This can best be expressed by this quote from Altieto Spinelli, one of the architects of European integration.

“[a] major transformation . . . has occurred in the political consciousness of Europeans, something which is completely new in their history. For centuries, neighbouring countries were seen as potential enemies against whom it was necessary to be on one’s guard and ready to fight. Now, after the end of the most terrible wars in Europe, these neighbours are perceived as friendly nations sharing a common destiny.”


(the government and politics of the EC, Neill Nugent)

It was on this background that 750 prominent Europeans held a congress at the Hague calling for the “nations of Europe to create a political and economic union” this led to the signing by 10 states of the statue of the council of Europe in May 1949. Article 1 on the statute read:

“ The aim of the Council of Europe is to achieve a greater unity between its Members … facilitating their economic and social progress.”

The European Economic Community (EEC) was created in 1957 with the signing of the treaty of Rome.

The founder states were France, West Germany, Italy, Netherlands, Belgium and Luxembourg.

The UK did not join until 1972.

The purpose of the EEC can best be set out by article 2 of the treaty:

“The community shall have at it’s task, by establishing a common market and … to promote throughout the Community a harmonious development of economic activities, a continuous and balanced expansion, an increase in stability, an accelerated raising of the standard of living and closer relations between the states belonging to it.”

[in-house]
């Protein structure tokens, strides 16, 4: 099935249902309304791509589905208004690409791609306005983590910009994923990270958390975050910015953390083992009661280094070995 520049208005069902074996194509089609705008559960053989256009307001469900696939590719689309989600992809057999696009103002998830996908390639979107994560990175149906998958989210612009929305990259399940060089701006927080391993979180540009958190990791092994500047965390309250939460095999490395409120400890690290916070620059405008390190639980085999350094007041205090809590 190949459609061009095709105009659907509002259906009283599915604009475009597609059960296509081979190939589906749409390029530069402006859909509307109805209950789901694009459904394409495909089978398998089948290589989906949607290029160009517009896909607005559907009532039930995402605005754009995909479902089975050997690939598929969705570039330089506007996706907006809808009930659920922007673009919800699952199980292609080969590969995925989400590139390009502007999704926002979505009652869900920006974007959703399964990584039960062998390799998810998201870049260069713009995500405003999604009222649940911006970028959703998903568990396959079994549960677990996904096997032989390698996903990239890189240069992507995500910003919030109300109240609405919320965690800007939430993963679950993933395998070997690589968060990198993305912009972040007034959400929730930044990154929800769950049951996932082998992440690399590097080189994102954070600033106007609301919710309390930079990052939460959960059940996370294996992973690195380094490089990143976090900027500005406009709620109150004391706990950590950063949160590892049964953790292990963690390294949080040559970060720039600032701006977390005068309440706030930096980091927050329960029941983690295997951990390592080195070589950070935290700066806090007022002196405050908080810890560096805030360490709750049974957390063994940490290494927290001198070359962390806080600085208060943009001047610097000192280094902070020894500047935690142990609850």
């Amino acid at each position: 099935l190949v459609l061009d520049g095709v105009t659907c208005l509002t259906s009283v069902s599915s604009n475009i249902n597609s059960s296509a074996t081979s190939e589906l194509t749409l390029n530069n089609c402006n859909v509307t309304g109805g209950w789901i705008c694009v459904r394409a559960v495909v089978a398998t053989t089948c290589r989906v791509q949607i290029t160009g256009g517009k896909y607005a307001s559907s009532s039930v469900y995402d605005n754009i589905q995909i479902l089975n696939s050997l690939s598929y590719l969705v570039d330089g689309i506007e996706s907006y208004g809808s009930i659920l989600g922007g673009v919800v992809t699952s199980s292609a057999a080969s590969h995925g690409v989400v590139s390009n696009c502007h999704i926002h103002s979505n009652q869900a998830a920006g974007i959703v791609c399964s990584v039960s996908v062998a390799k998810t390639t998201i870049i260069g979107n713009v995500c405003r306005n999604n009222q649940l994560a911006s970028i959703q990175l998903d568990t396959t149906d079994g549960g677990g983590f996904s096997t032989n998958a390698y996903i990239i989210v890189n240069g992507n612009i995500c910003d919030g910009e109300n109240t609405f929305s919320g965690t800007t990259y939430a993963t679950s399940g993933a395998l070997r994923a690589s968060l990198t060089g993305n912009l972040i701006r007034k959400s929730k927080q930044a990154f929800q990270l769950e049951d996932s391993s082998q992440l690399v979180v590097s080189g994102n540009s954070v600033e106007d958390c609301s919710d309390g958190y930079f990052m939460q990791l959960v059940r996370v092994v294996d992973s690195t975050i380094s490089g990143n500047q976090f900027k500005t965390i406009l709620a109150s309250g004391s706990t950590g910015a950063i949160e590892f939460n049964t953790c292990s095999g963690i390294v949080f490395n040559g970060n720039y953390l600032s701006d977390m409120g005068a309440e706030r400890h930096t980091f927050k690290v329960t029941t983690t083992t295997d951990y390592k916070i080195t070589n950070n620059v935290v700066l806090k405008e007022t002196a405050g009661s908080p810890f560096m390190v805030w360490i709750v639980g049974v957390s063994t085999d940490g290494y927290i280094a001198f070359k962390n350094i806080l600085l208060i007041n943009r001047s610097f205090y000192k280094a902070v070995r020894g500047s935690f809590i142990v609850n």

You can see here that the creation of a single European currency would be extremely beneficial to achieving the goals of the then EEC and the Werner report in 1970 highlighted this desire by proposing monetary union within 10 years. This did not happen but many other methods were tried in an attempt to achieve exchange rate stability notably the Snake in 1972 which set out to limit exchange rate fluctuations between their currencies to within a band of  plus or minus 2.25%. This system was abandoned by many countries within five years.  

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The European Monetary System (EMS) was introduced in 1979 and was designed to create stability in the exchange rates of European currencies, in order to do this the EMS created a European Currency Unit (Ecu) made up of a composite of European currencies and designed to provide a new ‘gold standard’ for comparing the value of European currencies and a common unit of account for Europe. The key to the EMS was the Exchange Rate Mechanism (ERM) which, like the snake, set out a permissible band of fluctuation again this was plus or minus 2.25% for the majority of countries. ...